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How to Keep Your New Year’s Resolutions

December 14, 2016

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When looking ahead to a New Year, many people resolve to do better by making positive lifestyle changes, such as cutting out junk food, becoming more active, losing weight or quitting tobacco. If you practice healthy habits like these, you will reap the benefits for the rest of your life. One such advantage is a lower risk of developing many types of cancer.

Of course, like many people, you’ll probably find that New Year’s resolutions are easier made than kept. Here are some tips to help you make realistic goals that you will stick with:

  • Fitness – When setting an exercise goal, be specific. For instance, instead of simply saying that you’ll be more active, make a plan to take a 30-minute walk every Monday, Wednesday and Friday. Also, don’t think in terms of “all or nothing.” As you go about your day, look for easy ways to be more active, such as climbing the stairs instead of taking an elevator or walking over to a co-worker’s desk instead of sending an email. Anything is better than nothing; in fact, researchers have learned that as little as 15 minutes of physical activity each day can provide health benefits.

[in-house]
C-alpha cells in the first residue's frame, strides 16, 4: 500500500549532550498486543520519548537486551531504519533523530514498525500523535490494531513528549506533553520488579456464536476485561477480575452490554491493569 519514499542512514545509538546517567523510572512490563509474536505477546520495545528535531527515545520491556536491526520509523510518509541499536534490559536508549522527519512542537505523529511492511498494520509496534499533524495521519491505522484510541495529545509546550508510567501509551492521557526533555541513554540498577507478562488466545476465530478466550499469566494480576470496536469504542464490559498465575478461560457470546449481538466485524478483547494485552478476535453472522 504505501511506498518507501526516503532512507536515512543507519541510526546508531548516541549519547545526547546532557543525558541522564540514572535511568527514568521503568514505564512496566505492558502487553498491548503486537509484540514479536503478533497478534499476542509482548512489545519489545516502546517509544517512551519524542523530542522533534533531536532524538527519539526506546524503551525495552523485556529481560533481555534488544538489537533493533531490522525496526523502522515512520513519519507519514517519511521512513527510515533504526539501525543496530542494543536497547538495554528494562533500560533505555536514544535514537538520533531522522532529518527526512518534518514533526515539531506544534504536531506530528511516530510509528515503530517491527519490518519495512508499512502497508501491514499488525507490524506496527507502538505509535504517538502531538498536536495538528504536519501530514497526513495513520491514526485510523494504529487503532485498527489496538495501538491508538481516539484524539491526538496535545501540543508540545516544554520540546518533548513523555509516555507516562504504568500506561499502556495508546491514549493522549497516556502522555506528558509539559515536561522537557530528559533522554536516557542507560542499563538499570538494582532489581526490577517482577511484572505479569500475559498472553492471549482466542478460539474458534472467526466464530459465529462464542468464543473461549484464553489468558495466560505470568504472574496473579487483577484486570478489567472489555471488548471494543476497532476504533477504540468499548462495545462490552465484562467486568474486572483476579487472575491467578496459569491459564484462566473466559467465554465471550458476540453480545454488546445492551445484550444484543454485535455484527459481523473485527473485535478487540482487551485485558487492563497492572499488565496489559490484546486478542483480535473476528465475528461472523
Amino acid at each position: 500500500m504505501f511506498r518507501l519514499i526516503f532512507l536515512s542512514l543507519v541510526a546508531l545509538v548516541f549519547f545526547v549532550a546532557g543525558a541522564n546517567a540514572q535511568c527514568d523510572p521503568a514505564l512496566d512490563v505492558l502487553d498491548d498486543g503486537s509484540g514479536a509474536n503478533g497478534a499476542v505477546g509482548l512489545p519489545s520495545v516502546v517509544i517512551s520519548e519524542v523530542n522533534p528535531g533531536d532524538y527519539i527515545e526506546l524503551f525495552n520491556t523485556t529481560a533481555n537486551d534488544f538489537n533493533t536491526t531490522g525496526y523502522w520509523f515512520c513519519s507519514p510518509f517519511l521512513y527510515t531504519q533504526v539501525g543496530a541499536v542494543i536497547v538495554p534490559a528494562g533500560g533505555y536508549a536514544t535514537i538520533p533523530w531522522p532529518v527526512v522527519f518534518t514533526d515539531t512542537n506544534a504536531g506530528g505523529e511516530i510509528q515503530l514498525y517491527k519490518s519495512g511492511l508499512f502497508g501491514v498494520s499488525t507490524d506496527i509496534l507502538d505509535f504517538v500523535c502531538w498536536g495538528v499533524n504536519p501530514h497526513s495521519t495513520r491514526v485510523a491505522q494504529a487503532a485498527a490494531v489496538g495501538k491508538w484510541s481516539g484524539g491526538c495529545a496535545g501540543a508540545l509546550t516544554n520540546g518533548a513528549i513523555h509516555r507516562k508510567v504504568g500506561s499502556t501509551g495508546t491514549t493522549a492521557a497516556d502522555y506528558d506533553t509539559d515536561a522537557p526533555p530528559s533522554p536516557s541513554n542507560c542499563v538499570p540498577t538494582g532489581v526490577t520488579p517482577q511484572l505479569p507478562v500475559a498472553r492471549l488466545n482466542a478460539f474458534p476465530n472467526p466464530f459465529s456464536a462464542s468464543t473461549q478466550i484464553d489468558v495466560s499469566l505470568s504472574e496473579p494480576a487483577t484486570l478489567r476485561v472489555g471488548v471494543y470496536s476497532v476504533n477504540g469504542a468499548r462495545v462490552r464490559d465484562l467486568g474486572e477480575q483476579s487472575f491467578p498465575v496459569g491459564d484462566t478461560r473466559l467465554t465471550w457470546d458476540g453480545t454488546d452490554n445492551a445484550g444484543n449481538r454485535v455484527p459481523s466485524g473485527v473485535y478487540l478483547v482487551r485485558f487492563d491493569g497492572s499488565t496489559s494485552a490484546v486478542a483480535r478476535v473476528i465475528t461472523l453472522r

• Nutrition – Instead of denying yourself certain foods that you love, focus on moderation. One way to do so is to avoid oversized portions. For example, the amount of meat recommended as part of a healthy meal is about 3 ounces (the size of a deck of cards). Also, you can eat healthier by adding more fruits, vegetables and whole grains to your meals.
  • Smoking cessation – Ask a physician to help you quit smoking. This is the most important step you can take to improve your overall well-being and reduce your cancer risk, and research shows that smokers who get help are more likely to succeed than those who go it alone.

To keep your New Year’s resolutions, you will likely have to change certain behaviors. The first step in changing any behavior is fully understanding the underlying objective. You will be more likely to reach your goals if they are specific, measurable, achievable, relevant and time-bound.

Moffitt now offers a Lunch and Learn series for corporations. Learn more here. 

The importance of making positive lifestyle changes cannot be overstated. More than one-third of all cancer-related deaths are linked to poor diet, physical inactivity or excess body weight. The experts at Moffitt Cancer Center can help you reduce your cancer risk by making and keeping healthy New Year’s resolutions. Request an appointment by calling 1-888-MOFFITT or completing our new patient registration form online. You do not need a referral.